• Instructor creates organizational tiles as visual aids

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  • Staff Report
    How many individual organizational tiles will an instructor create to support a classroom learning experience? Right now, more than 800.
    Lyle Adams, an instructor for the Civilian Education System’s Advanced Course at the Army Management Staff College, and his wife, Julia, have handcrafted two- by five-inch magnetic tiles at their kitchen table. The magnetic tiles are displayed on white boards in the classroom to serve as visual training aids for a lesson about Army structure.
    The lesson covers the doctrinal organizational configuration described in Department of Defense Directive 5100.01, “Functions of the Department of Defense and its Major Components,” and Army Regulation 10-87, “Army Commands, Army Service Component Commands, and Direct Reporting Units.” The tiles portray the various echelons of the government, including the president and cabinet, DoD, the military services, the Joint Staff, Department of the Army, DoD geographic and functional combatant commands, Army service component commands, the four major Army commands — Forces Command, Army Material Command, Training and Doctrine Command, and the Army Futures Command — as well as Army direct reporting units and field operating agencies, and Army National Guard and Army Reserve units down to the brigade level.
    The objective of the lesson is for each student to map the path from their desk to the secretary of the Army.
    “Most students don’t have a clear understanding how they fit into the big Army,” Adams said. “I found it beneficial to add unit crests, patches and logos to the visual aspect of the lesson. It’s exciting to see the students’ reaction when they walk into the room in the morning and are surrounded by a mosaic of over 800 tiles. It really helps them gain an appreciation for the Army’s size and scope.”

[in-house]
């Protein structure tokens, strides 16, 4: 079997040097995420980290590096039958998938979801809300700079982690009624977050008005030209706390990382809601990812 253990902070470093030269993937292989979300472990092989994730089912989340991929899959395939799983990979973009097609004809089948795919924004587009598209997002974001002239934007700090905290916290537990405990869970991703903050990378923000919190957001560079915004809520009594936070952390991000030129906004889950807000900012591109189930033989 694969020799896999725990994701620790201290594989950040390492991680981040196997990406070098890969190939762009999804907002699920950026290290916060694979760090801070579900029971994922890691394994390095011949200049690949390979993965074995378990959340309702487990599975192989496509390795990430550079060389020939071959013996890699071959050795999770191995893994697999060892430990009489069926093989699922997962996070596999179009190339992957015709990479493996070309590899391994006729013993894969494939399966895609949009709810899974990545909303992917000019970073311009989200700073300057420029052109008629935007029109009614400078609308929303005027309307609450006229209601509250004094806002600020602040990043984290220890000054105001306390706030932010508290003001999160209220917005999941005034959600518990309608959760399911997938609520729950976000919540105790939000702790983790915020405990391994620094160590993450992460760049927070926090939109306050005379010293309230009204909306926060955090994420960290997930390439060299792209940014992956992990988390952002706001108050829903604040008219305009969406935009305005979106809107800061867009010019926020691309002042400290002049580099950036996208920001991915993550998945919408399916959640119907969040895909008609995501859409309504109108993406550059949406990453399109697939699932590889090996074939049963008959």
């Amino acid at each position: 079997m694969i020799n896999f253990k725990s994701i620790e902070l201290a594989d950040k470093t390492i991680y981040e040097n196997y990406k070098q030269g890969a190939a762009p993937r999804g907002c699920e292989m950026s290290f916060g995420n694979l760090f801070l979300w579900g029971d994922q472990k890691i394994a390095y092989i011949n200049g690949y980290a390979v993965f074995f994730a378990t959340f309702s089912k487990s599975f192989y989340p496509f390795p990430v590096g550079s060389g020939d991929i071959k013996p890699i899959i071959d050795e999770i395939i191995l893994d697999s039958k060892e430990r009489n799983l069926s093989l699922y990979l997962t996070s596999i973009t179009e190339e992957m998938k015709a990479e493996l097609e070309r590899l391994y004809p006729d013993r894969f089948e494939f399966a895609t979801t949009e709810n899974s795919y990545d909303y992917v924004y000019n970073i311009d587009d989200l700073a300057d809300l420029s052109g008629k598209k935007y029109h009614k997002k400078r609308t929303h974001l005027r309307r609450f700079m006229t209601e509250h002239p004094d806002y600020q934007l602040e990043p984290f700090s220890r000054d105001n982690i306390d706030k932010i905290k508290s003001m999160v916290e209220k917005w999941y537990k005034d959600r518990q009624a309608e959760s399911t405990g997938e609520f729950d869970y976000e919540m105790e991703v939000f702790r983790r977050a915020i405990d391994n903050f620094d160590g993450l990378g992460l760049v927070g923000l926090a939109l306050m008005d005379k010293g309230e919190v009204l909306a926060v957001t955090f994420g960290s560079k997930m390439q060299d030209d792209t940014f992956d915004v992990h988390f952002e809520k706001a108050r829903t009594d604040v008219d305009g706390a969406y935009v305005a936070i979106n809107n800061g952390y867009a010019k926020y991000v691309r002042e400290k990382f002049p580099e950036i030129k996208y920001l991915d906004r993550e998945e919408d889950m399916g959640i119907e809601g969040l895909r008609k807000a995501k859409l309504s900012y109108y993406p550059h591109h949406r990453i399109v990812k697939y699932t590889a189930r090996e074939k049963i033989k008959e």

Adams said he sees this quest as a never-ending hobby.
    “I’m sure we’ll hit 1,000 tiles shortly,” he said. “With the help of the internet, I’m routinely stumbling upon new pockets of information that will generate more tiles.”
    Regarding his wife’s involvement, Lyle fondly explains that Julia is the “magnet lady” in the building process — cutting and applying more than 200 feet of magnetic tape so far.
    The Army Management Staff College educates and develops the Army Civilian Corps for leadership and management responsibilities throughout the Army and serves as executive agent for the Army Civilian Education System. The CES Advanced Course is a student-centered, instructor-facilitated, experiential-based adult learning experience that prepares senior grade (GS-13/14/15) Army civilian leaders to assume increasing levels of responsibility and leadership within organizations through resident and distributed learning methods.
    Additionally, AMSC offers the two-week Basic Course (for GS-9s and below), the three-week Intermediate Course (for GS-10/11/12) and the one-week Continuing Education for Senior Leaders (for GS-14/15) as well as several courses via distance learning, including the Foundations Course, the Action Officers Development Course, the Organizational Leader Development Course, the Management Development Course, the Supervisor Development Course and the Supervisor Development Course – Executive Level. Army civilians interested in attending CES courses can find more information at https://usacac.army.mil/organizations/cace/amsc.
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